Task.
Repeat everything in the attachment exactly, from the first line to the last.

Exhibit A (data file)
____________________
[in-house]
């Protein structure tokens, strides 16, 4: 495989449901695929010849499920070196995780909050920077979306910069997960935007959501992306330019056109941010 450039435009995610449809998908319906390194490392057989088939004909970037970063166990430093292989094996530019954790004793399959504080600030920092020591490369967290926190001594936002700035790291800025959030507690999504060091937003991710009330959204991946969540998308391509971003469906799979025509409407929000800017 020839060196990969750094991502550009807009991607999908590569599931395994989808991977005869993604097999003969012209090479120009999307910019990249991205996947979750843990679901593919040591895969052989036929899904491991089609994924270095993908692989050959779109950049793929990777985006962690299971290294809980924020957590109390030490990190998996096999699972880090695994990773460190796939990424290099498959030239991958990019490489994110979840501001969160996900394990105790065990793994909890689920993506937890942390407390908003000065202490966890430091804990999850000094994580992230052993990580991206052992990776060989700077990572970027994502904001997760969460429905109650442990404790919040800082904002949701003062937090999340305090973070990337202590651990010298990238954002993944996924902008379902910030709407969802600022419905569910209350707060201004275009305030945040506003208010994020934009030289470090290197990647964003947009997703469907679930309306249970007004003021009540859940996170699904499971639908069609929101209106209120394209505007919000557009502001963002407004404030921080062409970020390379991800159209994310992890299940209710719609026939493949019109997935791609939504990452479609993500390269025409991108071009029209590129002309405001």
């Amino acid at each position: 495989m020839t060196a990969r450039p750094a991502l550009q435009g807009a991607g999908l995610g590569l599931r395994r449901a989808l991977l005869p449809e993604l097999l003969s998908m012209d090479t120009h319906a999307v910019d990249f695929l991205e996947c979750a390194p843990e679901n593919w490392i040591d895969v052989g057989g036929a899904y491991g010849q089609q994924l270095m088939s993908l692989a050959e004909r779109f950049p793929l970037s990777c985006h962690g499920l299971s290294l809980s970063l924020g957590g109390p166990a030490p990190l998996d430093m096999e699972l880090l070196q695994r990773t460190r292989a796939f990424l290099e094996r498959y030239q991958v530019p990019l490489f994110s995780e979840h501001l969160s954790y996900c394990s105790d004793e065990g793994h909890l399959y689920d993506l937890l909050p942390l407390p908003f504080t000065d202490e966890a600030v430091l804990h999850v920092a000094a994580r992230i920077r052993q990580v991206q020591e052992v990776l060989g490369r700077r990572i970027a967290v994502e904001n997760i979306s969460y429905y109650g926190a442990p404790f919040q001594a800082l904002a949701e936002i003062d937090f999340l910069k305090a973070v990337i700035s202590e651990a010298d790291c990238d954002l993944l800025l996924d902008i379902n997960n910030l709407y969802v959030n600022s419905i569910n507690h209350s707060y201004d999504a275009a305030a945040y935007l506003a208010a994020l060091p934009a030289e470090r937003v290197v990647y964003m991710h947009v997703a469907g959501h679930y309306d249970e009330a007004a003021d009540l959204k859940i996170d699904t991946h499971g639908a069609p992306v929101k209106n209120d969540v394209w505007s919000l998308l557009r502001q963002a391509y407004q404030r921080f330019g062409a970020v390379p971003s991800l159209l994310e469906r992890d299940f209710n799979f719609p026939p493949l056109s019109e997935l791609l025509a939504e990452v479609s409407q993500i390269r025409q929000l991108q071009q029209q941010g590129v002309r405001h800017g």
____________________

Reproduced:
[in-house]
């Protein structure tokens, strides 16, 4: 495989449901695929010849499920070196995780909050920077979306910069997960935007959501992306330019056109941010 450039435009995610449809998908319906390194490392057989088939004909970037970063166990430093292989094996530019954790004793399959504080600030920092020591490369967290926190001594936002700035790291800025959030507690999504060091937003991710009330959204991946969540998308391509971003469906799979025509409407929000800017 020839060196990969750094991502550009807009991607999908590569599931395994989808991977005869993604097999003969012209090479120009999307910019990249991205996947979750843990679901593919040591895969052989036929899904491991089609994924270095993908692989050959779109950049793929990777985006962690299971290294809980924020957590109390030490990190998996096999699972880090695994990773460190796939990424290099498959030239991958990019490489994110979840501001969160996900394990105790065990793994909890689920993506937890942390407390908003000065202490966890430091804990999850000094994580992230052993990580991206052992990776060989700077990572970027994502904001997760969460429905109650442990404790919040800082904002949701003062937090999340305090973070990337202590651990010298990238954002993944996924902008379902910030709407969802600022419905569910209350707060201004275009305030945040506003208010994020934009030289470090290197990647964003947009997703469907679930309306249970007004003021009540859940996170699904499971639908069609929101209106209120394209505007919000557009502001963002407004404030921080062409970020390379991800159209994310992890299940209710719609026939493949019109997935791609939504990452479609993500390269025409991108071009029209590129002309405001």
């Amino acid at each position: 495989m020839t060196a990969r450039p750094a991502l550009q435009g807009a991607g999908l995610g590569l599931r395994r449901a989808l991977l005869p449809e993604l097999l003969s998908m012209d090479t120009h319906a999307v910019d990249f695929l991205e996947c979750a390194p843990e679901n593919w490392i040591d895969v052989g057989g036929a899904y491991g010849q089609q994924l270095m088939s993908l692989a050959e004909r779109f950049p793929l970037s990777c985006h962690g499920l299971s290294l809980s970063l924020g957590g109390p166990a030490p990190l998996d430093m096999e699972l880090l070196q695994r990773t460190r292989a796939f990424l290099e094996r498959y030239q991958v530019p990019l490489f994110s995780e979840h501001l969160s954790y996900c394990s105790d004793e065990g793994h909890l399959y689920d993506l937890l909050p942390l407390p908003f504080t000065d202490e966890a600030v430091l804990h999850v920092a000094a994580r992230i920077r052993q990580v991206q020591e052992v990776l060989g490369r700077r990572i970027a967290v994502e904001n997760i979306s969460y429905y109650g926190a442990p404790f919040q001594a800082l904002a949701e936002i003062d937090f999340l910069k305090a973070v990337i700035s202590e651990a010298d790291c990238d954002l993944l800025l996924d902008i379902n997960n910030l709407y969802v959030n600022s419905i569910n507690h209350s707060y201004d999504a275009a305030a945040y935007l506003a208010a994020l060091p934009a030289e470090r937003v290197v990647y964003m991710h947009v997703a469907g959501h679930y309306d249970e009330a007004a003021d009540l959204k859940i996170d699904t991946h499971g639908a069609p992306v929101k209106n209120d969540v394209w505007s919000l998308l557009r502001q963002a391509y407004q404030r921080f330019g062409a970020v390379p971003s991800l159209l994310e469906r992890d299940f209710n799979f719609p026939p493949l056109s019109e997935l791609l025509a939504e990452v479609s409407q993500i390269r025409q929000l991108q071009q029209q941010g590129v002309r405001h800017g």